The Nassau Industrial Development Agency canceled its scheduled meeting Wednesday night, just hours before it was to vote on a Manhattan developer’s application for $109 million in tax breaks to build two 15-story oceanfront apartments in Long Beach.
The meeting was canceled after IDA officials said they were flooded with letters and calls from Nassau County legislators, the Long Beach School District and residents opposed to the project and raising questions of the IDA-commissioned economic analysis.
IDA board members were to vote on the application for the tax breaks over 20 years for iStar Financial to construct 522 beachside apartments and 11,500 square-feet of retail at boardwalk level at Long Beach and Riverside boulevards, an undeveloped area known as the Superblock.
The vote on the project will be rescheduled, but no date has been set as IDA officials are required to give up to two weeks official notice of their next meeting. The project’s building permit, which was set to expire Thursday, was extended last month. The zoning and variances are unaffected.
“In the last 48 hours, the IDA has been inundated with calls and emails that raise questions to the economic analysis,” IDA executive director Joseph J. Kearney said Wednesday. “The board needs to have all the information requested up to date and reviewed by staff so we can determine how to move forward.”
Developers have said they cannot build the project without a payment in lieu of taxes agreement known as a PILOT. The proposal requires iStar to pay $35.5 million over 20 years to Nassau County, Long Beach and the city’s schools.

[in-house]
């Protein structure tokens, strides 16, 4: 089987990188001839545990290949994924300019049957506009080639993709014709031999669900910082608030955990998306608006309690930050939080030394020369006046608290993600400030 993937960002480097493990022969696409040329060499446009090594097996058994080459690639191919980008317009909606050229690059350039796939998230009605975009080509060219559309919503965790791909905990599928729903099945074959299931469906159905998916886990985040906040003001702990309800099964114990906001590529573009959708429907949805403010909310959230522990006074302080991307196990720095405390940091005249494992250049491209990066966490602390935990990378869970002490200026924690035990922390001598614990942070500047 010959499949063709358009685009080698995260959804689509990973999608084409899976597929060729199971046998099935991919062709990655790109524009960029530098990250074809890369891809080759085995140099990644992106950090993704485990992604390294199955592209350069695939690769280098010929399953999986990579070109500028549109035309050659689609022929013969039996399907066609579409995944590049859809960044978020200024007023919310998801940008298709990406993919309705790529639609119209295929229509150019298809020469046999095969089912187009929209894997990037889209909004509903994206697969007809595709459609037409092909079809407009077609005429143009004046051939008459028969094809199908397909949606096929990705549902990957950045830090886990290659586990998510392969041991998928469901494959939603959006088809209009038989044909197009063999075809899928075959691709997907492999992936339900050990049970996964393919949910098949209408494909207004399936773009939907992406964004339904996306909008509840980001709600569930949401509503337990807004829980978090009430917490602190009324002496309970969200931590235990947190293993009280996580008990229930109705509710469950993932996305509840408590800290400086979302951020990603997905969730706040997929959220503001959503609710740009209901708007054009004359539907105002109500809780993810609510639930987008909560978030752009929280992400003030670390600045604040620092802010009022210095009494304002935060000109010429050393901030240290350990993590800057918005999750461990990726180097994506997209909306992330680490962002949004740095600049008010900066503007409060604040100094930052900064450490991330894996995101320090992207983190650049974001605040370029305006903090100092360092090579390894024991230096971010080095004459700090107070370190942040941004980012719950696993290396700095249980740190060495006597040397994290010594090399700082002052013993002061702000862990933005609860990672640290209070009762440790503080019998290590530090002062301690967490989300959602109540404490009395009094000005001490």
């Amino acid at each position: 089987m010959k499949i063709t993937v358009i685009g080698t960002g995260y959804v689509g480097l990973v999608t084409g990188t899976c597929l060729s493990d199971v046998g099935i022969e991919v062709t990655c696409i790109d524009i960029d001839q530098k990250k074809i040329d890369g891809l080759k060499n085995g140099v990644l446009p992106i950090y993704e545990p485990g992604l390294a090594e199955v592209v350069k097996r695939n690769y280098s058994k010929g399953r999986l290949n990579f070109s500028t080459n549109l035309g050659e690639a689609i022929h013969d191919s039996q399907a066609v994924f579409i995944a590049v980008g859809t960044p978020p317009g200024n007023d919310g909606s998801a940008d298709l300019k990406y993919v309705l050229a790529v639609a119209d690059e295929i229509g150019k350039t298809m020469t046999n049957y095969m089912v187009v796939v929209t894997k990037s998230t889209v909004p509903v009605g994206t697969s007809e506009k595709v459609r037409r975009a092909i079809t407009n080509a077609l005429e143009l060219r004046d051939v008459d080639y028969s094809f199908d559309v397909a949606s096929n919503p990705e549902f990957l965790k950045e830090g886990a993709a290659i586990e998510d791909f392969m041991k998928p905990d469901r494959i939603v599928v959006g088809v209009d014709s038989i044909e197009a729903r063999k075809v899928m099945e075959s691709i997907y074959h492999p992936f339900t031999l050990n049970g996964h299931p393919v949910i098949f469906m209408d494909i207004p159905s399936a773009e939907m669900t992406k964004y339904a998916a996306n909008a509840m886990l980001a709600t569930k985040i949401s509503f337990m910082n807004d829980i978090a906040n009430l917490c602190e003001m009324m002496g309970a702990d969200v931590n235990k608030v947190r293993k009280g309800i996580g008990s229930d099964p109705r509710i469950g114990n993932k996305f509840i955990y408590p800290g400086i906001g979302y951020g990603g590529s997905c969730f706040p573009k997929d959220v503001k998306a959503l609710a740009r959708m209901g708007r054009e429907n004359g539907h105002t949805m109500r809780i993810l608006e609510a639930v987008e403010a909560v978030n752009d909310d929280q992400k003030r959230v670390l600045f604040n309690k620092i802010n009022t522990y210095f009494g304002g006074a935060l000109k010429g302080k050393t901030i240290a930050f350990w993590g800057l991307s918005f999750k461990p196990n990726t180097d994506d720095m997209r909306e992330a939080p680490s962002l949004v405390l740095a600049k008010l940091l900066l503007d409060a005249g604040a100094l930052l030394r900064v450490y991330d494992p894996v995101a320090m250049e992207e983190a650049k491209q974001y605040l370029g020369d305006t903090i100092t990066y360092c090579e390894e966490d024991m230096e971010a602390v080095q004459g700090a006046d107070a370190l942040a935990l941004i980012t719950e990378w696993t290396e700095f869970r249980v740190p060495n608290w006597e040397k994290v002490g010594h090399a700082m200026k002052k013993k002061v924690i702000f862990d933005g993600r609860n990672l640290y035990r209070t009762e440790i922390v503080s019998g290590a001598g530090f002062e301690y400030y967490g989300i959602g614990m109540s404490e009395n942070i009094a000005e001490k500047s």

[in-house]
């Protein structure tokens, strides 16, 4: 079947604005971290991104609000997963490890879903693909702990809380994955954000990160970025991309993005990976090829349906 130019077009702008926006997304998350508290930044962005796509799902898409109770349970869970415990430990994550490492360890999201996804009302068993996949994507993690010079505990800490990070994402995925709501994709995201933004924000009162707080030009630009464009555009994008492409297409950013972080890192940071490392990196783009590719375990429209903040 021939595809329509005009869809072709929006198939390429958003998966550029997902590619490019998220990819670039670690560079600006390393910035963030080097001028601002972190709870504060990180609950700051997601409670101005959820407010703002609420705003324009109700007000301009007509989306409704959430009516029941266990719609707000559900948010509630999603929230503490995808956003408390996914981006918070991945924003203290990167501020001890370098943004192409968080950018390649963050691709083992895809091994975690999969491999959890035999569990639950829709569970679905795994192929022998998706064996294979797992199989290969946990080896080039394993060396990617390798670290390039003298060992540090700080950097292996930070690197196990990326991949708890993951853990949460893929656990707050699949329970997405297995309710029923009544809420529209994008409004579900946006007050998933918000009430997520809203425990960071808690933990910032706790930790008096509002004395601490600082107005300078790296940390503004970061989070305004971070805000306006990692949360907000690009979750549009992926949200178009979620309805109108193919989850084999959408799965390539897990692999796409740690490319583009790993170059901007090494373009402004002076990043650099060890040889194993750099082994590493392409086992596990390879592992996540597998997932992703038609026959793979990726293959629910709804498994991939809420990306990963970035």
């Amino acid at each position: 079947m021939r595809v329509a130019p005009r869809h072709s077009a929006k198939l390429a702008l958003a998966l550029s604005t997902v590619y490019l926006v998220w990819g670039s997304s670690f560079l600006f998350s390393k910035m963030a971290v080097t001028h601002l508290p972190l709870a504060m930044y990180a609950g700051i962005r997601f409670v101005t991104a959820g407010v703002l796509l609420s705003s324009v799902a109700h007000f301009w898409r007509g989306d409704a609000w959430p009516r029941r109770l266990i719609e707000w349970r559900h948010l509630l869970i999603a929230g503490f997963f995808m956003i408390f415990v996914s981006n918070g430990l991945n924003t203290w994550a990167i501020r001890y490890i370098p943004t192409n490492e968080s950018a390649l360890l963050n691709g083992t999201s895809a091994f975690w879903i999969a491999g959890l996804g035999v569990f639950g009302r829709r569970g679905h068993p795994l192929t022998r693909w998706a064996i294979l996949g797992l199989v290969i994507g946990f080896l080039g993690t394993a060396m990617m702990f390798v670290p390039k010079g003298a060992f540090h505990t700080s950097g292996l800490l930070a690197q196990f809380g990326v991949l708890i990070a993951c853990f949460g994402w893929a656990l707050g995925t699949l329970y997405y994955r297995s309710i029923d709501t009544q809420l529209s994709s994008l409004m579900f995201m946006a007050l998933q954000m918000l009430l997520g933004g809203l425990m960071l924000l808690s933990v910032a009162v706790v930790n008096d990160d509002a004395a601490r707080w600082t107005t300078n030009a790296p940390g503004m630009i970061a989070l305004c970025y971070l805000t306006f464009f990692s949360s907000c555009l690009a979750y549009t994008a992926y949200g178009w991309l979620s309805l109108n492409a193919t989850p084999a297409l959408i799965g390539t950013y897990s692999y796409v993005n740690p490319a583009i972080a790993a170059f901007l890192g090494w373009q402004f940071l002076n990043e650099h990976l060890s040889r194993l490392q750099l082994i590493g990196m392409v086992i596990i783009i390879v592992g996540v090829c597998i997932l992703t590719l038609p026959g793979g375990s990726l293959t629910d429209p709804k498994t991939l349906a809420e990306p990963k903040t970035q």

Officials with iStar did not return calls for comment Wednesday.
IDA officials said they are reviewing the $25,000 economic analysis report by the Saratoga Springs-based Camoin Associates that projected the school district would gain $8 million and Nassau County would get $4.7 million in new revenue over the life of the 20-year proposal.
The report also said the completed building would generate $17.9 million in new property taxes. Long Beach also stands to receive a $4 million community benefit payment once the first tower is built.
Twelve Republican Nassau legislators on Tuesday sent a letter to the IDA arguing taxpayers would have to subsidize any tax breaks for developers. The legislators drafted the letter after former Sen. Alfonse D’Amato (R-NY) on Monday urged the County Legislature to investigate the project.
“I’m very encouraged that they did not go along with a rush to judgment some were urging,” D’Amato said Wednesday. “The IDA did the right thing, but they should look to see if there’s any economic justification for what would be taking taxpayer money.”
Long Beach School Superintendent David Weiss and school board members on Tuesday also sent the IDA a letter urging the agency to deny the project for the district’s “fiscal stability.”